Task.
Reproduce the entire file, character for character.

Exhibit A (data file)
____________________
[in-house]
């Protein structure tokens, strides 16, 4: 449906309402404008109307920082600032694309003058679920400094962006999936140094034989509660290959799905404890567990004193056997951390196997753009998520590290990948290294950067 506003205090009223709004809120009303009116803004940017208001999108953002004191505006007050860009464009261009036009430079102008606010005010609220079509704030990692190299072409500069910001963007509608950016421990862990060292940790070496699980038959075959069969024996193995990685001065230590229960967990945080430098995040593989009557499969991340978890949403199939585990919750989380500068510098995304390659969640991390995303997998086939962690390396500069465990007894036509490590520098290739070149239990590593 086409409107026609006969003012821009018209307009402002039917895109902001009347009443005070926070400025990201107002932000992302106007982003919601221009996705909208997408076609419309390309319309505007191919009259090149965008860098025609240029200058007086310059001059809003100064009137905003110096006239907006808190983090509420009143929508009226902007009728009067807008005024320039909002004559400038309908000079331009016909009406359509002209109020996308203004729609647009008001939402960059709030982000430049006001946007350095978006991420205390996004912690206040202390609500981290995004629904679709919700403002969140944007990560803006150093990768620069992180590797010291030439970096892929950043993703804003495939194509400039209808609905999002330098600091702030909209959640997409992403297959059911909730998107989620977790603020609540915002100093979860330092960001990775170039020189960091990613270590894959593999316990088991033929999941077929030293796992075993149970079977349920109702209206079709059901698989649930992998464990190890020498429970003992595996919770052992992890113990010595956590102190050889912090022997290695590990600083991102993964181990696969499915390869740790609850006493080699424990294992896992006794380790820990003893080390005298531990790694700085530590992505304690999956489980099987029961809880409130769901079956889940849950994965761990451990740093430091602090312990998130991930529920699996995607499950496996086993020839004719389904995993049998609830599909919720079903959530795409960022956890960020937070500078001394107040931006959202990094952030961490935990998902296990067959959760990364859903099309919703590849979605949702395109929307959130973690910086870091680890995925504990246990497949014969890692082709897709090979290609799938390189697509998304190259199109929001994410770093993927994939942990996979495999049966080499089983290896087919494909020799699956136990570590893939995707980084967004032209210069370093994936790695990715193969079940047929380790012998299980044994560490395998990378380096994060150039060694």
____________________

[in-house]
């Protein structure tokens, strides 16, 4: 449906309402404008109307920082600032694309003058679920400094962006999936140094034989509660290959799905404890567990004193056997951390196997753009998520590290990948290294950067 506003205090009223709004809120009303009116803004940017208001999108953002004191505006007050860009464009261009036009430079102008606010005010609220079509704030990692190299072409500069910001963007509608950016421990862990060292940790070496699980038959075959069969024996193995990685001065230590229960967990945080430098995040593989009557499969991340978890949403199939585990919750989380500068510098995304390659969640991390995303997998086939962690390396500069465990007894036509490590520098290739070149239990590593 086409409107026609006969003012821009018209307009402002039917895109902001009347009443005070926070400025990201107002932000992302106007982003919601221009996705909208997408076609419309390309319309505007191919009259090149965008860098025609240029200058007086310059001059809003100064009137905003110096006239907006808190983090509420009143929508009226902007009728009067807008005024320039909002004559400038309908000079331009016909009406359509002209109020996308203004729609647009008001939402960059709030982000430049006001946007350095978006991420205390996004912690206040202390609500981290995004629904679709919700403002969140944007990560803006150093990768620069992180590797010291030439970096892929950043993703804003495939194509400039209808609905999002330098600091702030909209959640997409992403297959059911909730998107989620977790603020609540915002100093979860330092960001990775170039020189960091990613270590894959593999316990088991033929999941077929030293796992075993149970079977349920109702209206079709059901698989649930992998464990190890020498429970003992595996919770052992992890113990010595956590102190050889912090022997290695590990600083991102993964181990696969499915390869740790609850006493080699424990294992896992006794380790820990003893080390005298531990790694700085530590992505304690999956489980099987029961809880409130769901079956889940849950994965761990451990740093430091602090312990998130991930529920699996995607499950496996086993020839004719389904995993049998609830599909919720079903959530795409960022956890960020937070500078001394107040931006959202990094952030961490935990998902296990067959959760990364859903099309919703590849979605949702395109929307959130973690910086870091680890995925504990246990497949014969890692082709897709090979290609799938390189697509998304190259199109929001994410770093993927994939942990996979495999049966080499089983290896087919494909020799699956136990570590893939995707980084967004032209210069370093994936790695990715193969079940047929380790012998299980044994560490395998990378380096994060150039060694």